The chances of losing all of your money with Option #1 are high but can be more exciting. Option #2 is boring but has the best chance of reaching your financial goals.
By having your wealth build slowly, especially in the beginning, you also gain the following:
- You learn how to manage more money as your wealth grows.
- The knowledge and experience you gain in the process are immensely valuable.
- You are more likely to appreciate the money you have earned.
- As your wealth grows, you have more time to figure out how you want to spend it.
- Once your wealth grows more substantial, you are less likely to risk what you have earned.
How I Pursued the Golden Egg
It was the end of 2017, and I kept reading about how high the price of Bitcoin was climbing and how much money people were making. Bitcoin went from about $960 to almost $20,000 per Bitcoin in 2017.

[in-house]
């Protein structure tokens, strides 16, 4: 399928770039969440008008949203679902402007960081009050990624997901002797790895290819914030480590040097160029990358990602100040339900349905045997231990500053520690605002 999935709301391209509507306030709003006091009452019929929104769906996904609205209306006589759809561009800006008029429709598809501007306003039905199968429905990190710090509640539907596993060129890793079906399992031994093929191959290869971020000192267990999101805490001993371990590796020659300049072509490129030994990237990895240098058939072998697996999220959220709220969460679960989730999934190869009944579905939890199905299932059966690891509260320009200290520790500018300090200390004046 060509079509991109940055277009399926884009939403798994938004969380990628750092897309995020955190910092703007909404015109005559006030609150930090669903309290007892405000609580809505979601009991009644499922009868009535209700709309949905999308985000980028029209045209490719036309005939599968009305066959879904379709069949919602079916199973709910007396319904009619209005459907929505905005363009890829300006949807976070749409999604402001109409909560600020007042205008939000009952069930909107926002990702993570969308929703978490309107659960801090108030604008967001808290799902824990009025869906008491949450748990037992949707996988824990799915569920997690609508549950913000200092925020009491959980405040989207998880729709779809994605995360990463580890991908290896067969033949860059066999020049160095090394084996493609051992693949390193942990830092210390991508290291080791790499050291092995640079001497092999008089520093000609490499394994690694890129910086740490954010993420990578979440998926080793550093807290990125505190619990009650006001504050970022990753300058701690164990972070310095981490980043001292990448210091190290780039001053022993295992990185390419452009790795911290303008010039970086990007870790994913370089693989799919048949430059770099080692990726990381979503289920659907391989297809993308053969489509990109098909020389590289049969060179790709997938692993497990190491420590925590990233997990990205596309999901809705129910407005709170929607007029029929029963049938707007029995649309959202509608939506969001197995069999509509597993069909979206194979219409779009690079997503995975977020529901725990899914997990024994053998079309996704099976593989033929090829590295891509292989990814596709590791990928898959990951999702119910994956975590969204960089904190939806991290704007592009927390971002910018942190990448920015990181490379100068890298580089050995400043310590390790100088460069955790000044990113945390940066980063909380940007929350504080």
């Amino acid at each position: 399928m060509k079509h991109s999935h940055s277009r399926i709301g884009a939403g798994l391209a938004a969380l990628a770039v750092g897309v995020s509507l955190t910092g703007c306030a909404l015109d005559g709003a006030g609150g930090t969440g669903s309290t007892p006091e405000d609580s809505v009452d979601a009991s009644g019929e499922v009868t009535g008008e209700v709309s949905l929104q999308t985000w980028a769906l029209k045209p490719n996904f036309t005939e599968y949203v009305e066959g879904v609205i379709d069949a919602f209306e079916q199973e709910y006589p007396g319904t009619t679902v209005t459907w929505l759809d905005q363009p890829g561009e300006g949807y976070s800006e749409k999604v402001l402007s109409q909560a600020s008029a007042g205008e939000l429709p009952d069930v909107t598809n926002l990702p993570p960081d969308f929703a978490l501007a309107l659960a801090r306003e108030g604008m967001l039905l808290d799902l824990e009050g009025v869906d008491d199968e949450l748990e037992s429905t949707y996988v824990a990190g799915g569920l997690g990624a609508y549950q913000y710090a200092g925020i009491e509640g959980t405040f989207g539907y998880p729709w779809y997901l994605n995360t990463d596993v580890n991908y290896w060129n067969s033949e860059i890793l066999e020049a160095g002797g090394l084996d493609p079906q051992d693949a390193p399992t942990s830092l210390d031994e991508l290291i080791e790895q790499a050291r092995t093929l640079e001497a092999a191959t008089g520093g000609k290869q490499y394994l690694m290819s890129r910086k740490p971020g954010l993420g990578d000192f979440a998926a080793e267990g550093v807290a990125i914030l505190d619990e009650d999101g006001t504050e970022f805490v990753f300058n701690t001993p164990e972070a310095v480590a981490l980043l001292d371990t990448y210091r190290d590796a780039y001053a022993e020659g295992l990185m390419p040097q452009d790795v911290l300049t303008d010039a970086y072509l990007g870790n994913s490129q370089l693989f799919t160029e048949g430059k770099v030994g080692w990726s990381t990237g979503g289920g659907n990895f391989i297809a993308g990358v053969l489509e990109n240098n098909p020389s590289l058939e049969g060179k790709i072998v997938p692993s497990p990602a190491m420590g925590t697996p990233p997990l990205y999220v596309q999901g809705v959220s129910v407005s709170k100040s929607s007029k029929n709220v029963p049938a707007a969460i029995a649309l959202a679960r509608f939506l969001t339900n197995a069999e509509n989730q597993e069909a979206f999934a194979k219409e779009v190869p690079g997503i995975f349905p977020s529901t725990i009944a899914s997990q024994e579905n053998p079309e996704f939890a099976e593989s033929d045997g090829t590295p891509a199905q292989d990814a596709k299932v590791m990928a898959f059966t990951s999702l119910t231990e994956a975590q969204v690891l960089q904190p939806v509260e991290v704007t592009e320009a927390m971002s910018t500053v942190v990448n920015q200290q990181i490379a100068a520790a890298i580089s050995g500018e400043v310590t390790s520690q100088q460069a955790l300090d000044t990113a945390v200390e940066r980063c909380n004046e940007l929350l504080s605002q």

I saw a money train that I didn’t want to miss!
Instead of educating myself on the crypto market, or investing in general, I decided to start purchasing cryptocurrencies. I didn’t realize until later how stupid this was. And I’m not talking about not believing in the potential of cryptocurrencies; I think cryptocurrencies have huge potential.
But this was a massive mistake because:
- I didn’t fully understand what the cryptocurrency market was doing, and how I was investing at the peak of the bull run.
- My knowledge of investing and cryptocurrencies at the time was limited.
- A huge red flag was how much media coverage cryptocurrencies were receiving, and how many people were entering the market.
- I didn’t understand the risks associated with cryptocurrencies and entered the market “Bird Box” style (blindfolded).